Tuesday, March 20, 2012

If You're An "Ideas Guy", You're Doing It Wrong

There's a disturbing trend that I'm seeing more and more of lately in Silicon Valley, and it's the commoditization of engineering talent in the minds of non-engineers. I'm not sure what they're teaching in business schools these days, but I keep meeting freshly-minted MBAs who "have a great idea and just need some devs to implement it". So lemme just throw this out there:

If you're an "ideas guy", and "just need a couple of engineers" to build your company, YOU'RE DOING IT WRONG.

See, for instance, this recent TechCrunch article which blithely implies that engineers are "coding themselves into irrelevance", and before long, "the business founder [will have] the advantage that today's technical founders enjoy." Huh? Guess what - in healthy companies, it's not such an adversarial relationship. If it is, then you're doing something wrong.

There is no greater turn-off to a prospective tech co-founder or engineering hire than insinuating that they are nothing more than a replaceable tool. Last fall, I even flew to Korea to tell an auditorium full of engineering students that they are not tools, but instead are the engines of innovation for their future companies. Ideas are a dime a dozen - if you can't execute on them, then you are the replaceable part, not the devs you're looking to hire. A good experiment for any company is to switch roles for a day and see who is more productive - the "business guy" given a codebase and a problem to solve, or the "engineer" given a full day of "product strategy review" meetings. I'll leave that as an exercise to the reader.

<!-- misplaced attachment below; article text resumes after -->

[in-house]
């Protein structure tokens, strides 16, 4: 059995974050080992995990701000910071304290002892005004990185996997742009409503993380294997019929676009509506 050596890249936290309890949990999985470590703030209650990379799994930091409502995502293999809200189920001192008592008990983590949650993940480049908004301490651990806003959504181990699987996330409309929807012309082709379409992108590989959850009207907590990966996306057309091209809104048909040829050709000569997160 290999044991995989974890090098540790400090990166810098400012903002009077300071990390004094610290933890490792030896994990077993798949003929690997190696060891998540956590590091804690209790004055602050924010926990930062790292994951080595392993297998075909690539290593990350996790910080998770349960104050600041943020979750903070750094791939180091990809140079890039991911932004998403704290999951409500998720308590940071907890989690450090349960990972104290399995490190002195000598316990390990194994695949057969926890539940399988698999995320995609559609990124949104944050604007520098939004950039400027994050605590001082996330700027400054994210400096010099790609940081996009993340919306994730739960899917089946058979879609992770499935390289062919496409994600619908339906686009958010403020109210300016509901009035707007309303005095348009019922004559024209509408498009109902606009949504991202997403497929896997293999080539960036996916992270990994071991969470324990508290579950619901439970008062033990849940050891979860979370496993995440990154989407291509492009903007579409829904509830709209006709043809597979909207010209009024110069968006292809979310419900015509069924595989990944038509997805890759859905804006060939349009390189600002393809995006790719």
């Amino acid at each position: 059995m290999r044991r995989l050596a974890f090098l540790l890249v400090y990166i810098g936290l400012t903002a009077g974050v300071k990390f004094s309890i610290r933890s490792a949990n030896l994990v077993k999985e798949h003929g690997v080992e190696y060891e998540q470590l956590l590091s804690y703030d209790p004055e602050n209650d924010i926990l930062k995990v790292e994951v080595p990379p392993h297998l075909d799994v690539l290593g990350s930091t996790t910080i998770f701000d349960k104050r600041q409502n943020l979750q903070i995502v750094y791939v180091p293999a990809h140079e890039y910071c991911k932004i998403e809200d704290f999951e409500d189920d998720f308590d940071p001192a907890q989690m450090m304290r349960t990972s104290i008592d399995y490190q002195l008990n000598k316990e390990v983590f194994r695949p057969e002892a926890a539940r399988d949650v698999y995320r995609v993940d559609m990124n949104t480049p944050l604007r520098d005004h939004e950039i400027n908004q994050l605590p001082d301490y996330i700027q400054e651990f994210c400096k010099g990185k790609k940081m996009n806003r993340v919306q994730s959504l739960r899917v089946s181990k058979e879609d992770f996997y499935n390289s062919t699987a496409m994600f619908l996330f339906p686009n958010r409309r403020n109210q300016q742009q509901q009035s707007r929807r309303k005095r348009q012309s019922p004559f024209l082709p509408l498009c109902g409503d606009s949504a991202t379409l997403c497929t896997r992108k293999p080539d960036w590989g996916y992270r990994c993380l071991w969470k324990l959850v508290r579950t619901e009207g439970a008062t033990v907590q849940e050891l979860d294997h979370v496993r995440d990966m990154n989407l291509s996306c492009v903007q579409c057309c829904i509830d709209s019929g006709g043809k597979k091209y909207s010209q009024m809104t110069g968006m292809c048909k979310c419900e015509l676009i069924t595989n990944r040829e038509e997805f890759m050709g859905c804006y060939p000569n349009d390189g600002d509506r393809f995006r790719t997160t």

Lest I be misconstrued, I'd like to point out that some of my best and most respected friends in the Valley and elsewhere are "business guys" (and girls), but what sets them apart is that they know their shortcomings (the same holds true for good engineers), they're willing and excited to learn about the tech world they do business in, and they treat engineers as partners rather than pawns. As a result, their teams are stronger than the sum of their parts. They have fostered an environment of mutual respect, where ideas can flourish and roles are not necessarily so artificially constrained. If you're a "business guy" that's just starting out, or you've been struggling to find good engineers, maybe it's time to reflect on your approach rather than decrying "how hard it is to find talent".